Mrs. Zibri later traveled to the West Bank to participate in the funeral, to be held tomorrow in Ramallah.

The Palestinian Authority said in a statement that “with its latest criminal act, the Israeli government confirms that it has decided to open the doors to an all-out war.''

Nabil Aburdeneh, an Arafat adviser, accused President Bush of a pro-Israeli bias that, Mr. Aburdeneh said, encouraged Israel to carry out the killing.

“This policy of assassinations which is being conducted with a green light from the United States will push the area into a new cycle of violence and danger,'' Mr. Aburdeneh said.

The United States has condemned pinpointed killings. However, Mr. Bush has been sharply critical of Arafat, saying he could do more to rein in militants.

About 50 Palestinians have been killed in pinpointed Israeli attacks in the last 11 months, most of them militants suspected of involvement in attacks on Israelis. Some of the victims have been bystanders, including two children.

Mr. Zibri returned to the West Bank from exile in 1999, and was described as one of five top figures in the PLO. He became leader of the PFLP last year, taking over from the group's founder, George Habash, who lives in Damascus, Syria.

The PFLP opposes peace talks with Israel as ineffective, but does not advocate establishing a Palestinian state in Israel's place, as Islamic militants do.

Mr. Sneh, who serves as transport minister and is a retired general, said that Zibri turned the PFLP “back into what it was in the 1960s, 1970s and 1980s, an active and deadly terrorist organization.'' Recent bombings carried out by the PFLP “were all his work,'' Mr. Sneh told Israel army radio.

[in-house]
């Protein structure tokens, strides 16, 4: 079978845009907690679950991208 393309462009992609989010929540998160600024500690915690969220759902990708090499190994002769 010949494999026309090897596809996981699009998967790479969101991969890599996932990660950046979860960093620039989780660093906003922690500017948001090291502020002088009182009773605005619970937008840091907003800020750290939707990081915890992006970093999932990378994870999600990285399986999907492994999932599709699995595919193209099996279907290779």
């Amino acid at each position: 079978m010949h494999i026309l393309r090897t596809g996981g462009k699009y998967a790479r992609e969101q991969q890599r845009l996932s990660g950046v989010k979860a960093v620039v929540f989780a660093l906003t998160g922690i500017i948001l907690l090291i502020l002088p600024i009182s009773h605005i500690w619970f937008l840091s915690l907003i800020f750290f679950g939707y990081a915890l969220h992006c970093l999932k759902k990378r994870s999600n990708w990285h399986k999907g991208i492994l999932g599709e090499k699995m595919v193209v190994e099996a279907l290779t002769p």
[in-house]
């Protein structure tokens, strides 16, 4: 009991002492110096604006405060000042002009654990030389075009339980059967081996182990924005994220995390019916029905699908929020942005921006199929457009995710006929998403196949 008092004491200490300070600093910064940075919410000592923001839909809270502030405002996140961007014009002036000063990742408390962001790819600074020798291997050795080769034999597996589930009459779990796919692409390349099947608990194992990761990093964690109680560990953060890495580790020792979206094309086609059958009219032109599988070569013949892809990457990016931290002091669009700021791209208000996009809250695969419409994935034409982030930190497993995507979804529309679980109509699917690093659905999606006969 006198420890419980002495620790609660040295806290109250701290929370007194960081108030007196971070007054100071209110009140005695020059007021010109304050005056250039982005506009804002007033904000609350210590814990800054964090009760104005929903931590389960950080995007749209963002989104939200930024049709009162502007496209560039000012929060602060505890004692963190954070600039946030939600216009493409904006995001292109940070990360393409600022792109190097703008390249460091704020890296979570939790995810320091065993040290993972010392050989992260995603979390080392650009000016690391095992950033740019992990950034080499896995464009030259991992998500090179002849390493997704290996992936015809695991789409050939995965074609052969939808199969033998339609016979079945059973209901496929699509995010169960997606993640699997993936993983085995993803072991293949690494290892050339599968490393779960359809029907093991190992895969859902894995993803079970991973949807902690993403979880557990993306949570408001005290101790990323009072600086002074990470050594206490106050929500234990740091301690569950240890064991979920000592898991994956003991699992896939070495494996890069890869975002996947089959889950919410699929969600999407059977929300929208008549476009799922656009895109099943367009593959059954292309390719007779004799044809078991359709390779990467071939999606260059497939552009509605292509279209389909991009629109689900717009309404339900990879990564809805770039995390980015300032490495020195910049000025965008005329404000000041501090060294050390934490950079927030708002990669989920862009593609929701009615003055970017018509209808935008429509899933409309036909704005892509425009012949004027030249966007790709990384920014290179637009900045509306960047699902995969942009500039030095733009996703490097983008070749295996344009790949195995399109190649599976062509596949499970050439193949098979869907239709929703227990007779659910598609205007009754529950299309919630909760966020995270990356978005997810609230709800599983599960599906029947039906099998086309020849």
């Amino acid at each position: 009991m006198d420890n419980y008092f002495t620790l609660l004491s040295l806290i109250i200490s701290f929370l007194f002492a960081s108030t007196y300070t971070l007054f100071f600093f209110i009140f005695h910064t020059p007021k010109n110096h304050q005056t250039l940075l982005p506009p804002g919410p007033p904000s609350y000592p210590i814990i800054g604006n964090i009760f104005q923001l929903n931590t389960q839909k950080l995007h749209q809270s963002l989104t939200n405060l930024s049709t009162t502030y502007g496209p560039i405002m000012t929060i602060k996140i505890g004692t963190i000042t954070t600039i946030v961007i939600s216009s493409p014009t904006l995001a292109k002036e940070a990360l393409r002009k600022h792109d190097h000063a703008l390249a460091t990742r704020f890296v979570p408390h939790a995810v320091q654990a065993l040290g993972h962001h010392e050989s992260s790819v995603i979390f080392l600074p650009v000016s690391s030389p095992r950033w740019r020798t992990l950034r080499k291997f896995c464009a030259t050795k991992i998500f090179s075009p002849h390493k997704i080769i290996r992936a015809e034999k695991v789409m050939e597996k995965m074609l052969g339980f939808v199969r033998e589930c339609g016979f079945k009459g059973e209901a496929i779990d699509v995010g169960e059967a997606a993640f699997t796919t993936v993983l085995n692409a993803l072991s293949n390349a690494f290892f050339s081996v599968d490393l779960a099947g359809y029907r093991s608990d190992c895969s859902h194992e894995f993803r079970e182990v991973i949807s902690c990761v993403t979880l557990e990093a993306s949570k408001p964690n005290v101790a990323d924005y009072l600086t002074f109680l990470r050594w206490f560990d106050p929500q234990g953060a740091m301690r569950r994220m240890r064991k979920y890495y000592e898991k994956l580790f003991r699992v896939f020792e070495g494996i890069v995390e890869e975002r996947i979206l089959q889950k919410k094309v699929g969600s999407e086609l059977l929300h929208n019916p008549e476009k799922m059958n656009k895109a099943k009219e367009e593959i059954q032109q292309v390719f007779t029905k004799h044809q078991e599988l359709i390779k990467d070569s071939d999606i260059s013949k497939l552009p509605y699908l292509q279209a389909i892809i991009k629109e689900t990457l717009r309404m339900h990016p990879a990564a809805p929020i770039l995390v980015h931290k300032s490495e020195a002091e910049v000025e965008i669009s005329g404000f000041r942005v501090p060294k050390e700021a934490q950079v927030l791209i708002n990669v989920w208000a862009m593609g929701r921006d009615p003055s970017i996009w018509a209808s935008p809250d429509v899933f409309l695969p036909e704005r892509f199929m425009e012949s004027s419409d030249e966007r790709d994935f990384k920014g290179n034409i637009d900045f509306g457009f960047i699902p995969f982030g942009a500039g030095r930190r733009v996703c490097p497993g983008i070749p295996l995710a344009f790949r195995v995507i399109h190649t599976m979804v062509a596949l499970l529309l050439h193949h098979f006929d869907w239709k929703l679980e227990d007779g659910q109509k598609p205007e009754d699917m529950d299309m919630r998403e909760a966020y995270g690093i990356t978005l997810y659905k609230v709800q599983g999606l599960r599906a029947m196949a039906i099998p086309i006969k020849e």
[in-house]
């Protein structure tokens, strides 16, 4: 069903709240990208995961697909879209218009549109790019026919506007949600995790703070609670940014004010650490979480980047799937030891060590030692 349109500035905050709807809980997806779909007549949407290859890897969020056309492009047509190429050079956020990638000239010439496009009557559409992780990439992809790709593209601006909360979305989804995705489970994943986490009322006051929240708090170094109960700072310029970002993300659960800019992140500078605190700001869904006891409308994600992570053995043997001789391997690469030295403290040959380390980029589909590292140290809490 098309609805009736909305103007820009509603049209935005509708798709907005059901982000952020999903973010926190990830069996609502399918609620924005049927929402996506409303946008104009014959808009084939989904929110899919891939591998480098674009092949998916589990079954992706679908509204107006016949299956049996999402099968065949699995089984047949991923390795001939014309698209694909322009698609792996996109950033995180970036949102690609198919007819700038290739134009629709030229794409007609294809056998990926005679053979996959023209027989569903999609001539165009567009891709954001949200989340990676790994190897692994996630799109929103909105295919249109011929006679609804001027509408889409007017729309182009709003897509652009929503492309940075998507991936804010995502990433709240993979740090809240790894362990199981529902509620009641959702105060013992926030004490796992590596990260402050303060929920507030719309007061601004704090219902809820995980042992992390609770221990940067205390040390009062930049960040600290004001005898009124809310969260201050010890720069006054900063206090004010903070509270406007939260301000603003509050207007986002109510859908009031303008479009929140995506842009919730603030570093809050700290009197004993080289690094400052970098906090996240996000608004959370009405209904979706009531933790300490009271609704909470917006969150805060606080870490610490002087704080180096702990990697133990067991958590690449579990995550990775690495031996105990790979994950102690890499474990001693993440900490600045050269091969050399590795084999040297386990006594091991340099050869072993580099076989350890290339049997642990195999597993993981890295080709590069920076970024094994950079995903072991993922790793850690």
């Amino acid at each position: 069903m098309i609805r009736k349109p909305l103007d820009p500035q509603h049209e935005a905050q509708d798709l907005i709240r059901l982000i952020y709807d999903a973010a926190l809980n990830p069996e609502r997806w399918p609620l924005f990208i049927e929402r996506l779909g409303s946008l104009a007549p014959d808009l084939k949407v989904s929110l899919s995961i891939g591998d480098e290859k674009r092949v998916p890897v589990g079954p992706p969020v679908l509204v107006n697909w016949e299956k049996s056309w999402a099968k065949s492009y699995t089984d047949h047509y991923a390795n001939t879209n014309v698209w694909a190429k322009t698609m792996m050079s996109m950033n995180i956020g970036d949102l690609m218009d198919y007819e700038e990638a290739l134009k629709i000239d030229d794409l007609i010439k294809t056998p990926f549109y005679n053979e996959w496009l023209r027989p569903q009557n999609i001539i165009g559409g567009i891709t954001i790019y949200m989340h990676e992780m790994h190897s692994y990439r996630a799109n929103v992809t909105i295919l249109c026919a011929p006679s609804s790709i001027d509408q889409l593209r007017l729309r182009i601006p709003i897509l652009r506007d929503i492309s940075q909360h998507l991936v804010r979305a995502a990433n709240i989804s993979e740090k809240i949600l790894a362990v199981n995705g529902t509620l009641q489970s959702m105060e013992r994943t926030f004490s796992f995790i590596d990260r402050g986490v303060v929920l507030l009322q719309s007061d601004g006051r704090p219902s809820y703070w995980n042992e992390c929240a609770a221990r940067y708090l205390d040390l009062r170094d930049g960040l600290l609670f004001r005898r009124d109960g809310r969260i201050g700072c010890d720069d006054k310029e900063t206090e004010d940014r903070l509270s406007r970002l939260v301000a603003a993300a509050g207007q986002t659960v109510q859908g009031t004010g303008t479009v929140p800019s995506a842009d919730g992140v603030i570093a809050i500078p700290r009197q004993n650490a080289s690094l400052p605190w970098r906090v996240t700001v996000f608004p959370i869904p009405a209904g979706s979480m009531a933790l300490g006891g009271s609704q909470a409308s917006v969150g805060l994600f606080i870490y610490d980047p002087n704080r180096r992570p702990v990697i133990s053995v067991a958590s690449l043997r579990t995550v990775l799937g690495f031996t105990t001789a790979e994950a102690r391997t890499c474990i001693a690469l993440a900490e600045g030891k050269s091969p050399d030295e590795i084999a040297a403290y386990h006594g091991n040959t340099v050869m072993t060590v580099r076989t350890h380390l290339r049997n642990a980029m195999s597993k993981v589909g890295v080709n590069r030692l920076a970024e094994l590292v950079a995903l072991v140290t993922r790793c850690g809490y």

The Israeli army said in a statement that the rocket attack was an “initiated action'' and that Zibri was had been planning to carry out more bomb attacks.

The killing of Mr. Zibri sparked outrage in the Arab world.

Jordanian Information Minister Saleh Qallab said it was a “crazy, treacherous and immoral act of aggression'' that would lead to more bloodshed. In three Palestinian refugee camps near the southern Lebanese town of Tyre, black banners and ribbons fluttered from buildings in a show of mourning.

Earlier today, Israeli Foreign Minister Shimon Peres said he would press to arrange truce talks with Arafat, despite the violent weekend.

However, Palestinian Information Minister Yasser Abed Rabbo said such contacts had been called off. “Can anybody think of negotiations now with these assassins and killers in the Israeli government?'' Mr. Abed Rabbo said.

Speaking in Austria today, U.N. Secretary General Kofi Annan said the violent weekend meant there is more need for the two sides to talk, not less.

“When the killings are going on is when you need to talk,'' Annan said. “I am worried that if we don't contain the crisis, it could spread.''

The weekend began with two Palestinian militants infiltrating an isolated Israeli army base in the Gaza Strip before dawn Saturday, killing three Israeli soldiers and wounding seven before being shot to death.

Last night, an Israeli was shot and killed as he made a business transaction with a Palestinian at the edge of the West Bank, near the Palestinian town of Tulkarem.